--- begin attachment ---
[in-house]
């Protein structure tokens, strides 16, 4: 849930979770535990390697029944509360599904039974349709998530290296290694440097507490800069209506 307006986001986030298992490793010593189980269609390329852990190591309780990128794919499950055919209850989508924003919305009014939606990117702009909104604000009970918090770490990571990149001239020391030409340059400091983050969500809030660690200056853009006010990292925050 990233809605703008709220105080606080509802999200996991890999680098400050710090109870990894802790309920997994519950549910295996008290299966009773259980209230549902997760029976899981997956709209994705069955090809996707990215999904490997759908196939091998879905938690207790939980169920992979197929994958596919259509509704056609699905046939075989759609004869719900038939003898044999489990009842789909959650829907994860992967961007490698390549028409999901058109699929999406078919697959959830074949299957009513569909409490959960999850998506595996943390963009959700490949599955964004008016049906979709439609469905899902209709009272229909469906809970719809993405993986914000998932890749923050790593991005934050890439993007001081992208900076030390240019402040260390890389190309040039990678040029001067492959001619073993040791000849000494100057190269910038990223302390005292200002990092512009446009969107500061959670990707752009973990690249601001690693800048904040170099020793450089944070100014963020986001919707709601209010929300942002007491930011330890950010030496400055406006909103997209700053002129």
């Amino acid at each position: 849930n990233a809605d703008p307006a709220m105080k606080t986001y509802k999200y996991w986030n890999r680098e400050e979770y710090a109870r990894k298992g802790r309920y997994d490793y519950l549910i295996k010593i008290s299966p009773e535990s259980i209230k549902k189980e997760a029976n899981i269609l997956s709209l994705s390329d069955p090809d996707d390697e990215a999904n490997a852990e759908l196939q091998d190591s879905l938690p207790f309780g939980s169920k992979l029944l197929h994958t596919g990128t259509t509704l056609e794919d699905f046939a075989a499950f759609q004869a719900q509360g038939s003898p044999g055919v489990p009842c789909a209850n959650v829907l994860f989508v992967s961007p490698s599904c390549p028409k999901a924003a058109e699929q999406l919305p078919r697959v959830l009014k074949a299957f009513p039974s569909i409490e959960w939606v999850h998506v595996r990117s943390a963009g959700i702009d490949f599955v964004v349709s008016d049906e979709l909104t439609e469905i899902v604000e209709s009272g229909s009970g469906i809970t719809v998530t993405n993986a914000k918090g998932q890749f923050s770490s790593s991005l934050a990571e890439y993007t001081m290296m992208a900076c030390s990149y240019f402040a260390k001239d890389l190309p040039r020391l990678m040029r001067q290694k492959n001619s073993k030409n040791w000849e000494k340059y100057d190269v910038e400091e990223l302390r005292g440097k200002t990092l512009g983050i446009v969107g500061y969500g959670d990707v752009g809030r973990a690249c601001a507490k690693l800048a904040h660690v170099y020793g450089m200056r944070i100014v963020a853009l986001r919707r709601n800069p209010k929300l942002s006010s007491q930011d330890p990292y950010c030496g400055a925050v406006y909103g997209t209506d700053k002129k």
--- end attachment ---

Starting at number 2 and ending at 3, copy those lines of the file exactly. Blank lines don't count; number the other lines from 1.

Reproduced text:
């Protein structure tokens, strides 16, 4: 849930979770535990390697029944509360599904039974349709998530290296290694440097507490800069209506 307006986001986030298992490793010593189980269609390329852990190591309780990128794919499950055919209850989508924003919305009014939606990117702009909104604000009970918090770490990571990149001239020391030409340059400091983050969500809030660690200056853009006010990292925050 990233809605703008709220105080606080509802999200996991890999680098400050710090109870990894802790309920997994519950549910295996008290299966009773259980209230549902997760029976899981997956709209994705069955090809996707990215999904490997759908196939091998879905938690207790939980169920992979197929994958596919259509509704056609699905046939075989759609004869719900038939003898044999489990009842789909959650829907994860992967961007490698390549028409999901058109699929999406078919697959959830074949299957009513569909409490959960999850998506595996943390963009959700490949599955964004008016049906979709439609469905899902209709009272229909469906809970719809993405993986914000998932890749923050790593991005934050890439993007001081992208900076030390240019402040260390890389190309040039990678040029001067492959001619073993040791000849000494100057190269910038990223302390005292200002990092512009446009969107500061959670990707752009973990690249601001690693800048904040170099020793450089944070100014963020986001919707709601209010929300942002007491930011330890950010030496400055406006909103997209700053002129």
């Amino acid at each position: 849930n990233a809605d703008p307006a709220m105080k606080t986001y509802k999200y996991w986030n890999r680098e400050e979770y710090a109870r990894k298992g802790r309920y997994d490793y519950l549910i295996k010593i008290s299966p009773e535990s259980i209230k549902k189980e997760a029976n899981i269609l997956s709209l994705s390329d069955p090809d996707d390697e990215a999904n490997a852990e759908l196939q091998d190591s879905l938690p207790f309780g939980s169920k992979l029944l197929h994958t596919g990128t259509t509704l056609e794919d699905f046939a075989a499950f759609q004869a719900q509360g038939s003898p044999g055919v489990p009842c789909a209850n959650v829907l994860f989508v992967s961007p490698s599904c390549p028409k999901a924003a058109e699929q999406l919305p078919r697959v959830l009014k074949a299957f009513p039974s569909i409490e959960w939606v999850h998506v595996r990117s943390a963009g959700i702009d490949f599955v964004v349709s008016d049906e979709l909104t439609e469905i899902v604000e209709s009272g229909s009970g469906i809970t719809v998530t993405n993986a914000k918090g998932q890749f923050s770490s790593s991005l934050a990571e890439y993007t001081m290296m992208a900076c030390s990149y240019f402040a260390k001239d890389l190309p040039r020391l990678m040029r001067q290694k492959n001619s073993k030409n040791w000849e000494k340059y100057d190269v910038e400091e990223l302390r005292g440097k200002t990092l512009g983050i446009v969107g500061y969500g959670d990707v752009g809030r973990a690249c601001a507490k690693l800048a904040h660690v170099y020793g450089m200056r944070i100014v963020a853009l986001r919707r709601n800069p209010k929300l942002s006010s007491q930011d330890p990292y950010c030496g400055a925050v406006y909103g997209t209506d700053k002129k």